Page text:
GivePhotos: Adding smiles and memories for the marginal

Indo-American couple spreading happiness with insta-photos

News - India & You

Society

June 2, 2017

/ By / Kolkata

Smiles captured by Bipasha Shome during her last visit to India

Smiles captured by Bipasha Shom during her last visit to India (P.C: GivePhotos/Instagram)

Let’s give away photographs to people who would never have their smiles documented as memories, thought a US-based Indian, Bipasha Shom. A unique project, GivePhotos has already given more than thousand people a reason to cherish their smile.

Bipasha is an acclaimed editor and producer in Hollywood and her husband Chris Manley is an Emmy award-winning cinematographer. They have several laurels against their name and are recognised names in their profession. However, the duo embarked on a journey that would allow people in the remote areas of the world get access to their photographs; giving them reasons to smile at their own smirks or smirk at their own smiles. To those who dwell in slums and to those who have scars in their palms holding a photograph of their own seemed like a reward that no one ever imagined.

Inspired by smiles

Bipasha’s family moved out of Kolkata when she was a two-year-old toddler. Known for her diverse works in the field of television commercials, music videos, documentaries and features, she took her bags to India frequently. The reason primarily was her teenage habit of gifting real photographs to people who would never expect them to come their way.

“I love knowing that the photos we give to someone could be their only memory of a place or a person. You know, many people in the world have little to no access to photography. I know we’re not feeding the hungry or healing the sick, but it is still gratifying knowing that this memory we give to someone will be cherished,” Bipasha tells us over an email conversation.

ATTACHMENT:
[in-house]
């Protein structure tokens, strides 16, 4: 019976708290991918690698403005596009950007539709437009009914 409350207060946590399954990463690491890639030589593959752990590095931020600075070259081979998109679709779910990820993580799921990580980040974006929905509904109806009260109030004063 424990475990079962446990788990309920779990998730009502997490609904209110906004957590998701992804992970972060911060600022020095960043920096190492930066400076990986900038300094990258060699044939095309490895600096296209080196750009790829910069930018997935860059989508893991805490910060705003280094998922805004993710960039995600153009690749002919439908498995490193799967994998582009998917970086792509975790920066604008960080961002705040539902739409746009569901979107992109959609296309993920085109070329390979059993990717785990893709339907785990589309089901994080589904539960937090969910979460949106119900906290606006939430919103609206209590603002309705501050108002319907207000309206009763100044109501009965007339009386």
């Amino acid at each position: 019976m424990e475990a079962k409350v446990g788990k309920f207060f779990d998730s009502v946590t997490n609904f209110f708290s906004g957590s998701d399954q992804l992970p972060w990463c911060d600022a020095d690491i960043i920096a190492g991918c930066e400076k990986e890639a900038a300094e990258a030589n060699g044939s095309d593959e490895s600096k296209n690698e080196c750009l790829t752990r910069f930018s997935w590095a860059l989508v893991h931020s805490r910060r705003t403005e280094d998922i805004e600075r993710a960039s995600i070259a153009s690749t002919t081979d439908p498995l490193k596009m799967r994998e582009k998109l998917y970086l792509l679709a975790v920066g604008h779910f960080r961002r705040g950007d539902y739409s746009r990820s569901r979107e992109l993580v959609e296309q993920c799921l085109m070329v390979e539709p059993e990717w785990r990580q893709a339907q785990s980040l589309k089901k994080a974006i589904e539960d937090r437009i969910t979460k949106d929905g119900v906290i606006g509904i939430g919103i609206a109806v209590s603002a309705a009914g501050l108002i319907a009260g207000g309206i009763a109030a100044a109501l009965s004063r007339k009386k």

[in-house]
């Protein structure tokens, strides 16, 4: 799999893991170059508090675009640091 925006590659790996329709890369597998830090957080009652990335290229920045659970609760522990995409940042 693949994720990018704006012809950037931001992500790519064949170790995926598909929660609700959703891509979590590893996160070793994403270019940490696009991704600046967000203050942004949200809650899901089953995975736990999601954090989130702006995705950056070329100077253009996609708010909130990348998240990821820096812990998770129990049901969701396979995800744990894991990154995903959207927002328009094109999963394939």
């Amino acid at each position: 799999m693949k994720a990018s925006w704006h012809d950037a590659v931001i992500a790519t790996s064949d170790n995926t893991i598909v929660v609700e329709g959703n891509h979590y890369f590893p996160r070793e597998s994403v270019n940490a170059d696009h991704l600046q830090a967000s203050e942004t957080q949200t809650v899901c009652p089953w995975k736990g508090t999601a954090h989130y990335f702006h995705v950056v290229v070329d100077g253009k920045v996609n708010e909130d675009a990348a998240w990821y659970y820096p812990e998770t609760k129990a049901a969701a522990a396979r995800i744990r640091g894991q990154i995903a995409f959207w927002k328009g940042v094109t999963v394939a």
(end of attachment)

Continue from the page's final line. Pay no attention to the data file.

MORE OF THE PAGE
GivePhotos is a non-governmental organisation and works for the happiness of those who have stopped demanding it. While she knows about her job very well, Bipasha and Chris have managed to inspire a lot of people to do the same. “Is feeding people’s souls less important than putting food in their bellies? Of course, there are some priorities in life but seeing the smiles on people’s faces when we handed them their portraits was priceless,” Bipasha added.

Documenting smile as memories around the world - P.C: GivePhotos/Instagram

Documenting smile as memories around the world (P.C: GivePhotos/Instagram)

Giving photos to the world

What made the project stand out was involving photographers from the world in this noble cause. GivePhotos slowly built a community of photographers who wanted to visit the marginal parts of the world. Using a simple instant photo camera like the Fuji Polaroid, Bipasha inspired other photographers to help people document and preserve their cherished memories. Speaking about how the idea spread, Bipasha said, “After we finished the project in India we wanted to do it again in another developing country but we realized that the cost of plane tickets alone would eat up most of the money we needed to share photographs. So, we decided to find local photographers and travelers who would be going to poverty stricken areas and have them replicate the project.”

Social media was useful in pushing the initiative further – “It’s been great finding people through Instagram and helping them to connect with people in other places. So far we’ve sent film and cameras to Sierra Leone, Ethiopia, Zanzibar, Tanzania, The Gambia, Vietnam, Cambodia, and Mexico,” she added.

Coming back to Kolkata

Bipasha and Chris were in Kolkata during January last year and the homecoming was special this time. She says it was “an incredible experience travelling to small villages and also urban slum areas giving away photographs.”